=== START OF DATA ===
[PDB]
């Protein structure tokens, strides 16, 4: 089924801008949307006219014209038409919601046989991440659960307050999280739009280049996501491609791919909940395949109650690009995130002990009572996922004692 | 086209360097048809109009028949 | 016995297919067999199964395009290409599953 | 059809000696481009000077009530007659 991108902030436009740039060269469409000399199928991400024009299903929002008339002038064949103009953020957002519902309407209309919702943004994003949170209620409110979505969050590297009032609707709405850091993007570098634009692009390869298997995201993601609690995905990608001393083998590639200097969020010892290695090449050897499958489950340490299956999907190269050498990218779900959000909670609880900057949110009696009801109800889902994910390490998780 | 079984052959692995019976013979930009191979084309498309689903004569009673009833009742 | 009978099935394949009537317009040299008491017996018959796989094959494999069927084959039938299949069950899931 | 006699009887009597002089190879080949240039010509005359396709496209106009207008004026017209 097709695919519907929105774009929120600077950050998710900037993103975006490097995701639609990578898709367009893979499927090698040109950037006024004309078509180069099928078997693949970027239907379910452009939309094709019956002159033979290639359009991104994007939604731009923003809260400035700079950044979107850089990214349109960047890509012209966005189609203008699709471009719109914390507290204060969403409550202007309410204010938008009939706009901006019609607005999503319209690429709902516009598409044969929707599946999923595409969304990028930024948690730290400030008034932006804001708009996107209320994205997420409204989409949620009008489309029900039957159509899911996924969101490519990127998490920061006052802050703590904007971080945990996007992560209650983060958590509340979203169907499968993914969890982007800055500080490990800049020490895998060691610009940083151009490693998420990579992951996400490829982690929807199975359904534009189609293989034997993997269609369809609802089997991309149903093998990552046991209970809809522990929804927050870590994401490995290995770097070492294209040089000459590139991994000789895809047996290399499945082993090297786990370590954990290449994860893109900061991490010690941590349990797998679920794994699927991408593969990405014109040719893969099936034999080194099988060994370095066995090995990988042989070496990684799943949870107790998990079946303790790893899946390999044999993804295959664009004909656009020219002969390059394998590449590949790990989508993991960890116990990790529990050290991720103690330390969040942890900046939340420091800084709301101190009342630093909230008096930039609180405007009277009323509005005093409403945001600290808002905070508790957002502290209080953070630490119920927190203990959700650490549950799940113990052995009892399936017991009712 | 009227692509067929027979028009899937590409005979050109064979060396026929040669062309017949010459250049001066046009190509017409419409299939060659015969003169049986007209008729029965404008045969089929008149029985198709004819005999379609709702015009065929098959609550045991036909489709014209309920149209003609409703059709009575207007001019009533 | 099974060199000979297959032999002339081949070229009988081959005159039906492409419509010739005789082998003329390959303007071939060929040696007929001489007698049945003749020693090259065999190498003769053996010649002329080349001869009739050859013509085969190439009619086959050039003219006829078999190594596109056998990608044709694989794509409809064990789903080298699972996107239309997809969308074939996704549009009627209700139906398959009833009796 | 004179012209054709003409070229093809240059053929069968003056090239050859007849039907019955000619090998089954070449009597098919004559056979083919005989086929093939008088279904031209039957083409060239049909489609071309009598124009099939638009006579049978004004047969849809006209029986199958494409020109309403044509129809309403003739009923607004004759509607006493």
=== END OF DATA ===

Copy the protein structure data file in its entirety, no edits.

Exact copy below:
[PDB]
């Protein structure tokens, strides 16, 4: 089924801008949307006219014209038409919601046989991440659960307050999280739009280049996501491609791919909940395949109650690009995130002990009572996922004692 | 086209360097048809109009028949 | 016995297919067999199964395009290409599953 | 059809000696481009000077009530007659 991108902030436009740039060269469409000399199928991400024009299903929002008339002038064949103009953020957002519902309407209309919702943004994003949170209620409110979505969050590297009032609707709405850091993007570098634009692009390869298997995201993601609690995905990608001393083998590639200097969020010892290695090449050897499958489950340490299956999907190269050498990218779900959000909670609880900057949110009696009801109800889902994910390490998780 | 079984052959692995019976013979930009191979084309498309689903004569009673009833009742 | 009978099935394949009537317009040299008491017996018959796989094959494999069927084959039938299949069950899931 | 006699009887009597002089190879080949240039010509005359396709496209106009207008004026017209 097709695919519907929105774009929120600077950050998710900037993103975006490097995701639609990578898709367009893979499927090698040109950037006024004309078509180069099928078997693949970027239907379910452009939309094709019956002159033979290639359009991104994007939604731009923003809260400035700079950044979107850089990214349109960047890509012209966005189609203008699709471009719109914390507290204060969403409550202007309410204010938008009939706009901006019609607005999503319209690429709902516009598409044969929707599946999923595409969304990028930024948690730290400030008034932006804001708009996107209320994205997420409204989409949620009008489309029900039957159509899911996924969101490519990127998490920061006052802050703590904007971080945990996007992560209650983060958590509340979203169907499968993914969890982007800055500080490990800049020490895998060691610009940083151009490693998420990579992951996400490829982690929807199975359904534009189609293989034997993997269609369809609802089997991309149903093998990552046991209970809809522990929804927050870590994401490995290995770097070492294209040089000459590139991994000789895809047996290399499945082993090297786990370590954990290449994860893109900061991490010690941590349990797998679920794994699927991408593969990405014109040719893969099936034999080194099988060994370095066995090995990988042989070496990684799943949870107790998990079946303790790893899946390999044999993804295959664009004909656009020219002969390059394998590449590949790990989508993991960890116990990790529990050290991720103690330390969040942890900046939340420091800084709301101190009342630093909230008096930039609180405007009277009323509005005093409403945001600290808002905070508790957002502290209080953070630490119920927190203990959700650490549950799940113990052995009892399936017991009712 | 009227692509067929027979028009899937590409005979050109064979060396026929040669062309017949010459250049001066046009190509017409419409299939060659015969003169049986007209008729029965404008045969089929008149029985198709004819005999379609709702015009065929098959609550045991036909489709014209309920149209003609409703059709009575207007001019009533 | 099974060199000979297959032999002339081949070229009988081959005159039906492409419509010739005789082998003329390959303007071939060929040696007929001489007698049945003749020693090259065999190498003769053996010649002329080349001869009739050859013509085969190439009619086959050039003219006829078999190594596109056998990608044709694989794509409809064990789903080298699972996107239309997809969308074939996704549009009627209700139906398959009833009796 | 004179012209054709003409070229093809240059053929069968003056090239050859007849039907019955000619090998089954070449009597098919004559056979083919005989086929093939008088279904031209039957083409060239049909489609071309009598124009099939638009006579049978004004047969849809006209029986199958494409020109309403044509129809309403003739009923607004004759509607006493």